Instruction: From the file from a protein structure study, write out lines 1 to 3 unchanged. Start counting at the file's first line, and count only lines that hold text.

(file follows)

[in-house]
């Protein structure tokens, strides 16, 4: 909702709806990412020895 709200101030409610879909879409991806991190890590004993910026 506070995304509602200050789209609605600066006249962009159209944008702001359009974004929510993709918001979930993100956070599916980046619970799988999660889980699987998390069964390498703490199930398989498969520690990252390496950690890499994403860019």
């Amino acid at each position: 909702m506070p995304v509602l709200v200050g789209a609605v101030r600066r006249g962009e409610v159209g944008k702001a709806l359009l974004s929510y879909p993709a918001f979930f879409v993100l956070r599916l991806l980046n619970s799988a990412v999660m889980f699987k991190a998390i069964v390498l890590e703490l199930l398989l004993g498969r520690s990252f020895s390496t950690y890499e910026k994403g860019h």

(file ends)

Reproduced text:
[in-house]
């Protein structure tokens, strides 16, 4: 909702709806990412020895 709200101030409610879909879409991806991190890590004993910026 506070995304509602200050789209609605600066006249962009159209944008702001359009974004929510993709918001979930993100956070599916980046619970799988999660889980699987998390069964390498703490199930398989498969520690990252390496950690890499994403860019």
């Amino acid at each position: 909702m506070p995304v509602l709200v200050g789209a609605v101030r600066r006249g962009e409610v159209g944008k702001a709806l359009l974004s929510y879909p993709a918001f979930f879409v993100l956070r599916l991806l980046n619970s799988a990412v999660m889980f699987k991190a998390i069964v390498l890590e703490l199930l398989l004993g498969r520690s990252f020895s390496t950690y890499e910026k994403g860019h």